World War II As a Fiscal Stimulus?, reader Trevor leaves some terrific data:In the form of a blog comment in response to
You Are Missing Facts.This is terrific data, though I am not sure how Trevor draws the conclusion that World War II acted as a fiscal stimulus to get the U.S.A. out of the depression. A straight-forward reading of the data looks as follows:
Government Spending By Year/National GDP By Year
1925: 3.6 Billion / ? (no data)
1931: 4.1 Billion / 76.5 Billion
1932: 4.3 Billion / 58.7 Billion
1933: 5.1 Billion / 56.4 Billion
1934: 5.9 Billion / 66 Billion
1935: 7.5 Billion / 73.3 Billion
1936: 9.2 Billion / 83.8 Billion
1937: 8.8 Billion / 91.9 Billion
1938: 8.4 Billion / 86.1 Billion
1939: 9.2 Billion / 92.2 Billion
1940: 10.1 Billion / 101.4 Billion
1941: 14.2 Billion / 126.7 Billion
1942: 35.5 Billion / 161.9 Billion
1943: 83 Billion / 198.6 Billion
1944: 100 Billion / 219.8 Billion
1. Government Spending was increasing rapidly before the war. It went from $5.1 Billion in 1933 when FDR was elected to $9.2 in 1939 (your year of growth). That is an 80% increase.
2. Growth from 1938-1939 was 7.1%
Growth from 1939-1940 was 10%
Growth from 1937-1939 was less than 0.5%.
(You ignored the dip that took place just before 39′ & 40′)
Effectively there was no change in spending between 37′-40′ but also there was very little change in growth between 37-40 as well. And much of the growth itself was probably fueled on a lag from the massive jumps in spending between 1934-1936. You know that-you are a trained economist-you just chose to ignore it.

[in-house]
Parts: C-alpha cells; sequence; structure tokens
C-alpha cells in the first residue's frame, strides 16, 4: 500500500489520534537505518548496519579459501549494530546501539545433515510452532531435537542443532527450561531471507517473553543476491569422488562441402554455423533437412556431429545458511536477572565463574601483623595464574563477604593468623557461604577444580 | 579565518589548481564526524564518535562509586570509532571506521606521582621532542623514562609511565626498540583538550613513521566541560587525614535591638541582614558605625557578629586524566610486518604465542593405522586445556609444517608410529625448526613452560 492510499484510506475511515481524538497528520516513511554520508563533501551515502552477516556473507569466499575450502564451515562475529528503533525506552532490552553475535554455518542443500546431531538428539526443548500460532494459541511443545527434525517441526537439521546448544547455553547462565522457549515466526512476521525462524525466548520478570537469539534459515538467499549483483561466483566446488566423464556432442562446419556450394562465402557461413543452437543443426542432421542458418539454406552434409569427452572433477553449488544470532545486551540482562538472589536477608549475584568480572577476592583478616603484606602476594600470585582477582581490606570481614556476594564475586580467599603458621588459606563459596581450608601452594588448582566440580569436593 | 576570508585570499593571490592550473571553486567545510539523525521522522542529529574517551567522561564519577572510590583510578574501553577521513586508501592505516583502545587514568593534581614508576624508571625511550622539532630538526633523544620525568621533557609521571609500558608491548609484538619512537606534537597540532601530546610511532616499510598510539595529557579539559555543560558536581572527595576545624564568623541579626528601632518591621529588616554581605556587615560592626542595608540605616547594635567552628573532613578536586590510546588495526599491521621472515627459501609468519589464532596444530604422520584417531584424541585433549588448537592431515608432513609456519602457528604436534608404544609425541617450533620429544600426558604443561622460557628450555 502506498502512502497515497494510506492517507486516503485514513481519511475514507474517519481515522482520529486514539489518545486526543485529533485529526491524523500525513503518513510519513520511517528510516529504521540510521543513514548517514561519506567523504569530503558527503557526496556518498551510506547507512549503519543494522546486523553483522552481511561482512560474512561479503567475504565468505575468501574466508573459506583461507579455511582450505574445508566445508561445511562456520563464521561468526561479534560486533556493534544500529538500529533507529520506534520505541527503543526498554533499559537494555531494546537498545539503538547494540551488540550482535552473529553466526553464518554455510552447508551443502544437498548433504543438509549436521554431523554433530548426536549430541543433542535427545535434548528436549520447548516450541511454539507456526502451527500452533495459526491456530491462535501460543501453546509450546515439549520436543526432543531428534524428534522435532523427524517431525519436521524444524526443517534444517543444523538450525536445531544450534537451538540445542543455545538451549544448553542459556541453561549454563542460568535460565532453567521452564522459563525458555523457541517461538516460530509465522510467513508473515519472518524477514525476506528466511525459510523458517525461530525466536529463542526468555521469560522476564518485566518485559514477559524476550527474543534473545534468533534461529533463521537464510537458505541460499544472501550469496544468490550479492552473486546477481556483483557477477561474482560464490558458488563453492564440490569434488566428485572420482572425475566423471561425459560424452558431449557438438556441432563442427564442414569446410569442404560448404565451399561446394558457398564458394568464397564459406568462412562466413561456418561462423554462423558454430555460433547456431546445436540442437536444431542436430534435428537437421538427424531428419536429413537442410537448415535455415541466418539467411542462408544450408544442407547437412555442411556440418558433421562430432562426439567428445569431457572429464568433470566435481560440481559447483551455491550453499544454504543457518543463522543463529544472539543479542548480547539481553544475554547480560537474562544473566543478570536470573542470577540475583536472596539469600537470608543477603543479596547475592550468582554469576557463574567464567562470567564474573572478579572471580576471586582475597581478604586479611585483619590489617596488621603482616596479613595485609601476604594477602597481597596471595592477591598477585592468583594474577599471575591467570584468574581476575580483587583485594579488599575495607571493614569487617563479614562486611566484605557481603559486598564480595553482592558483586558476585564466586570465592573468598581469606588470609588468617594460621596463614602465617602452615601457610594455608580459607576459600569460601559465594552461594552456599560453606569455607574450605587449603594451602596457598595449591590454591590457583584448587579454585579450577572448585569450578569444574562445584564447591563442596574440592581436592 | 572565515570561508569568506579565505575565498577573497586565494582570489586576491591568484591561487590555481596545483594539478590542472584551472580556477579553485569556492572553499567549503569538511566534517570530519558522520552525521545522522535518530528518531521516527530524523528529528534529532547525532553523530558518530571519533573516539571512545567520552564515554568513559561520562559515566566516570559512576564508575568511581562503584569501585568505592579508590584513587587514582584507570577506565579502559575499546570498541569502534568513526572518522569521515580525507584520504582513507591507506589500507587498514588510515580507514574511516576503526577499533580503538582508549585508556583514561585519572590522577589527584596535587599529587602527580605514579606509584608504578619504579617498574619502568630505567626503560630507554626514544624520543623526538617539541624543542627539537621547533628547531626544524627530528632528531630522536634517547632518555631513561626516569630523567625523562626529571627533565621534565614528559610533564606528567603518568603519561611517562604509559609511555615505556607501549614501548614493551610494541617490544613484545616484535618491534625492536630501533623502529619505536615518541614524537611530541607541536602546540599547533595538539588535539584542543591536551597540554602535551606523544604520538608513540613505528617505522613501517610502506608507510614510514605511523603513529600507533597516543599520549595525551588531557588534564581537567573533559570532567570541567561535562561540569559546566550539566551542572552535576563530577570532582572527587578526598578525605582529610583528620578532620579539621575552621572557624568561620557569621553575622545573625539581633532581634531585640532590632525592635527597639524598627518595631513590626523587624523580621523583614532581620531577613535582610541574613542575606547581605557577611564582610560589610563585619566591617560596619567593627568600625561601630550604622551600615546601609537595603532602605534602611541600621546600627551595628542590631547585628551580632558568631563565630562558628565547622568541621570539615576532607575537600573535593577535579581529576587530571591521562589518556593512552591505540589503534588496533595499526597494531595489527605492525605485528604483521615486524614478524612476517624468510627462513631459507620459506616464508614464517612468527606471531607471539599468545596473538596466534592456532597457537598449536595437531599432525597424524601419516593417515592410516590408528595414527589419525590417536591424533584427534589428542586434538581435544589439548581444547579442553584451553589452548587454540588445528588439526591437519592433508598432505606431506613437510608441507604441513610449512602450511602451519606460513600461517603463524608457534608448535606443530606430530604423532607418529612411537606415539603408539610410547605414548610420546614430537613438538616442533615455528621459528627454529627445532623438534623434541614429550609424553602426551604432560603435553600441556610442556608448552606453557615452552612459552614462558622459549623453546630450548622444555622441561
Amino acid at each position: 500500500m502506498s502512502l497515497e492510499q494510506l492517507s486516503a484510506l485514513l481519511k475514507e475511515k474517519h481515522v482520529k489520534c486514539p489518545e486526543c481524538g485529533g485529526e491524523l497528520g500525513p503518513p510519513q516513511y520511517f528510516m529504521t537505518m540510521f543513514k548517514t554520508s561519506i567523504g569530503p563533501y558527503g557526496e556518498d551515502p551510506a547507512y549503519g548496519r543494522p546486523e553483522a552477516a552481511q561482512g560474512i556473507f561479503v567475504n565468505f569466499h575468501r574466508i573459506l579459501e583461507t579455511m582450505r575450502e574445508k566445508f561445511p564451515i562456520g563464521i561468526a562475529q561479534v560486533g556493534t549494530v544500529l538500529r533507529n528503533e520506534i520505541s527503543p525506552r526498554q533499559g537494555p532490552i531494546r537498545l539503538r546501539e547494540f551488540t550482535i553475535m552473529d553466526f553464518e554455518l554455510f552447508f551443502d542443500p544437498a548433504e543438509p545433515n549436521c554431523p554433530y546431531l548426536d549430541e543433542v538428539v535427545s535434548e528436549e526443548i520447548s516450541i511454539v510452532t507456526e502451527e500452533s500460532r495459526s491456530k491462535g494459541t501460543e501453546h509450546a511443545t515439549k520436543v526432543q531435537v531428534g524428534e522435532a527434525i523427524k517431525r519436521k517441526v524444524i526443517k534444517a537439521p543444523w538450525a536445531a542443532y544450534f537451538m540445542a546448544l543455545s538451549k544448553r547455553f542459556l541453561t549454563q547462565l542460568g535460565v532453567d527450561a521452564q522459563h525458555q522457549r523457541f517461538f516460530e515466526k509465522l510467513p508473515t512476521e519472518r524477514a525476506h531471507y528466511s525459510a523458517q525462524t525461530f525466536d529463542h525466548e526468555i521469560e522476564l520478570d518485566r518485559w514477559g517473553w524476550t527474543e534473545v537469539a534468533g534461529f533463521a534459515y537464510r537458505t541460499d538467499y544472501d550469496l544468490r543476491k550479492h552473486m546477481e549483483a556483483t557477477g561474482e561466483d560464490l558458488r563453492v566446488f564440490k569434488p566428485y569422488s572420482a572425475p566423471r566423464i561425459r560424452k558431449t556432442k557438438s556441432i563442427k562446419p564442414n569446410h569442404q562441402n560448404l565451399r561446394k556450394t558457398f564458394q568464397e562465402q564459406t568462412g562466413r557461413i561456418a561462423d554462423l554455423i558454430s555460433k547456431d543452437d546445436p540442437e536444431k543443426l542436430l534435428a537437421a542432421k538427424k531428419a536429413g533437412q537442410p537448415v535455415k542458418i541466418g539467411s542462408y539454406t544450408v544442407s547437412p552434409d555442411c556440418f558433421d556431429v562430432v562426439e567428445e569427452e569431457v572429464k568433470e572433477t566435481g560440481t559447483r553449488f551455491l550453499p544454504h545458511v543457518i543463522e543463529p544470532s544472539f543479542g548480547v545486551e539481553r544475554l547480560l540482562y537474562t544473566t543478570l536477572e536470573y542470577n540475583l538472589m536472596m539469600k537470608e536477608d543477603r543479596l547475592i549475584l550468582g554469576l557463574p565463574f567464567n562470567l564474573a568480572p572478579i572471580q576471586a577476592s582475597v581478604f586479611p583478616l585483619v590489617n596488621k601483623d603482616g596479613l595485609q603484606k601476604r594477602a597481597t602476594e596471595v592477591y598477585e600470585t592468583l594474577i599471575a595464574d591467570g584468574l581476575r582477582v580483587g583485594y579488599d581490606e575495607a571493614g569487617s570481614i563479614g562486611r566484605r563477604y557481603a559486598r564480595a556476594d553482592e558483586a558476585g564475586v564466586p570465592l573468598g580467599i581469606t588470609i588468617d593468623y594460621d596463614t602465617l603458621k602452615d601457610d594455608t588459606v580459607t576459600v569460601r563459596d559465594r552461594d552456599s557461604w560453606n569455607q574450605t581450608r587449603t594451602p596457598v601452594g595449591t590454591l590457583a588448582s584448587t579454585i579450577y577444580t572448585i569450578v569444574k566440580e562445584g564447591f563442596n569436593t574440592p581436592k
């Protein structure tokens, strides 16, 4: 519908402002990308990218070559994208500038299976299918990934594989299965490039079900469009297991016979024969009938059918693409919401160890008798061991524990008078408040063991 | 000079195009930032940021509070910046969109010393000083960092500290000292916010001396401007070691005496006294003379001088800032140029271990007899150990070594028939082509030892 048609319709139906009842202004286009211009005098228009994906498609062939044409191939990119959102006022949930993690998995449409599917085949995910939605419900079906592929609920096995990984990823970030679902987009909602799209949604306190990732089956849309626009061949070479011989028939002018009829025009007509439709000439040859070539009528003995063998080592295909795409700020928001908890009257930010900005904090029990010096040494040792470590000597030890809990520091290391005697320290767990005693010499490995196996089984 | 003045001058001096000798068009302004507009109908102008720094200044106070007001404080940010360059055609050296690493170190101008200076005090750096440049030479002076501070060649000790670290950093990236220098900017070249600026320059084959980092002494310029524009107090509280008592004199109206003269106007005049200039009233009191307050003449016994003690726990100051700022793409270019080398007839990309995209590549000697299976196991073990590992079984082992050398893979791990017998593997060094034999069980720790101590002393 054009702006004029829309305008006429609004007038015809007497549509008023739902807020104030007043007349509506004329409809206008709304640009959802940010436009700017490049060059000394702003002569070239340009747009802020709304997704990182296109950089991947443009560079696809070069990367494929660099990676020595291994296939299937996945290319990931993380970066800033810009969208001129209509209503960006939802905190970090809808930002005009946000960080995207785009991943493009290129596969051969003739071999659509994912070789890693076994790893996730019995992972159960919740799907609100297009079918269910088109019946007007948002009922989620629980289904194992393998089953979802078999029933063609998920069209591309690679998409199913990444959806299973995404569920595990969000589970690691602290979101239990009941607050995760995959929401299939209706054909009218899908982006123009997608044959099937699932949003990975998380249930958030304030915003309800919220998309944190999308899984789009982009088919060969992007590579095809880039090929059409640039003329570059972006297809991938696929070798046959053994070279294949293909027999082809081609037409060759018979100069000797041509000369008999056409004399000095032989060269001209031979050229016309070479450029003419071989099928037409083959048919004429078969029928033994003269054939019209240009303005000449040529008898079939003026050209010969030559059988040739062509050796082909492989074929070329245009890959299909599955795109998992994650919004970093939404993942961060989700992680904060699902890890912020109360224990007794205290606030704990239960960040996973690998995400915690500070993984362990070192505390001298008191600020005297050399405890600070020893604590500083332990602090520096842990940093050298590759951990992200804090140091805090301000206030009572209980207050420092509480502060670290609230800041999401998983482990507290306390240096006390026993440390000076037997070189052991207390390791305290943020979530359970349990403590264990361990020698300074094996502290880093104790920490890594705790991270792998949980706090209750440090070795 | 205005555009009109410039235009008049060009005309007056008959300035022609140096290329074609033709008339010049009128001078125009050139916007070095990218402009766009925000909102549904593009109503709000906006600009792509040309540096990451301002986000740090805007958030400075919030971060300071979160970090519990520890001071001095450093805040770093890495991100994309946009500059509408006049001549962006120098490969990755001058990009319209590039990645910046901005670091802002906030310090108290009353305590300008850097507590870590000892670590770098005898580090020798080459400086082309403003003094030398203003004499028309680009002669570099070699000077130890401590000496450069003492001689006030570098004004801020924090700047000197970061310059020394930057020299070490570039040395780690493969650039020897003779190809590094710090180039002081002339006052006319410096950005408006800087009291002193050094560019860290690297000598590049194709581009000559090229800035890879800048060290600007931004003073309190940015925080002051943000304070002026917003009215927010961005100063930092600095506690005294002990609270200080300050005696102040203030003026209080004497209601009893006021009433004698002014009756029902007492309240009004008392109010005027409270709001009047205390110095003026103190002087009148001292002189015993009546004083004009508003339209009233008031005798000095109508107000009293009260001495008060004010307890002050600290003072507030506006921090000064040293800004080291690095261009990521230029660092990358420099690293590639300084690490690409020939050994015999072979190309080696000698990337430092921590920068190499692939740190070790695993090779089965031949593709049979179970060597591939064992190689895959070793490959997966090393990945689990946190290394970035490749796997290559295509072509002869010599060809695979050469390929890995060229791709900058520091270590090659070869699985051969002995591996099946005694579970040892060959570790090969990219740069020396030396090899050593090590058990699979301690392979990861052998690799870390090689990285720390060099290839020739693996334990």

3. When government spending during the war started to kick in the economy grew incredibly rapidly. From 1941-1944 the GDP effectively doubled as government spending shot up rapidly. You can't deny that spending=growth in this instance and WW2 spending had an incredible stimulating effect on the economy.
4. After the war, and the government spending, there were no significant economic problems for 30 years. In other words, massive government spending didn't lead to problems later.
- Government spending ramped up from 1934 to 1936.
- There was a short lived but severe recession (depression from 1936 to 1938.
- There were two rapid years of economic growth in 1939 and 1940.
- U.S. government spending started to ramp up in 1941 and exploded in 1942.